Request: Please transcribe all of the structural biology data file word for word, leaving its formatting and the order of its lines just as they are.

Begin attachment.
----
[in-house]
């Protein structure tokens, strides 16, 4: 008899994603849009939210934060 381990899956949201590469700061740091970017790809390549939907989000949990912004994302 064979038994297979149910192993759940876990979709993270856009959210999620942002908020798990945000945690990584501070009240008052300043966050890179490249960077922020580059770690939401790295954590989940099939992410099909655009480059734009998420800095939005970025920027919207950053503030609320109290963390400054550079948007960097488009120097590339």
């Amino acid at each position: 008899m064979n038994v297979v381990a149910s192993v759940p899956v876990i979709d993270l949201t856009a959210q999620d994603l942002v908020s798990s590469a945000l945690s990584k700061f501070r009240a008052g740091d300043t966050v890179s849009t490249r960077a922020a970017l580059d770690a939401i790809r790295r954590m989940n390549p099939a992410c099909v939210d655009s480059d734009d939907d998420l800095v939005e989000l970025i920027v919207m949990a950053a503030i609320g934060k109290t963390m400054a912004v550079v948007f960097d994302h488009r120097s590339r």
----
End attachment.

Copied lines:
[in-house]
């Protein structure tokens, strides 16, 4: 008899994603849009939210934060 381990899956949201590469700061740091970017790809390549939907989000949990912004994302 064979038994297979149910192993759940876990979709993270856009959210999620942002908020798990945000945690990584501070009240008052300043966050890179490249960077922020580059770690939401790295954590989940099939992410099909655009480059734009998420800095939005970025920027919207950053503030609320109290963390400054550079948007960097488009120097590339």
């Amino acid at each position: 008899m064979n038994v297979v381990a149910s192993v759940p899956v876990i979709d993270l949201t856009a959210q999620d994603l942002v908020s798990s590469a945000l945690s990584k700061f501070r009240a008052g740091d300043t966050v890179s849009t490249r960077a922020a970017l580059d770690a939401i790809r790295r954590m989940n390549p099939a992410c099909v939210d655009s480059d734009d939907d998420l800095v939005e989000l970025i920027v919207m949990a950053a503030i609320g934060k109290t963390m400054a912004v550079v948007f960097d994302h488009r120097s590339r």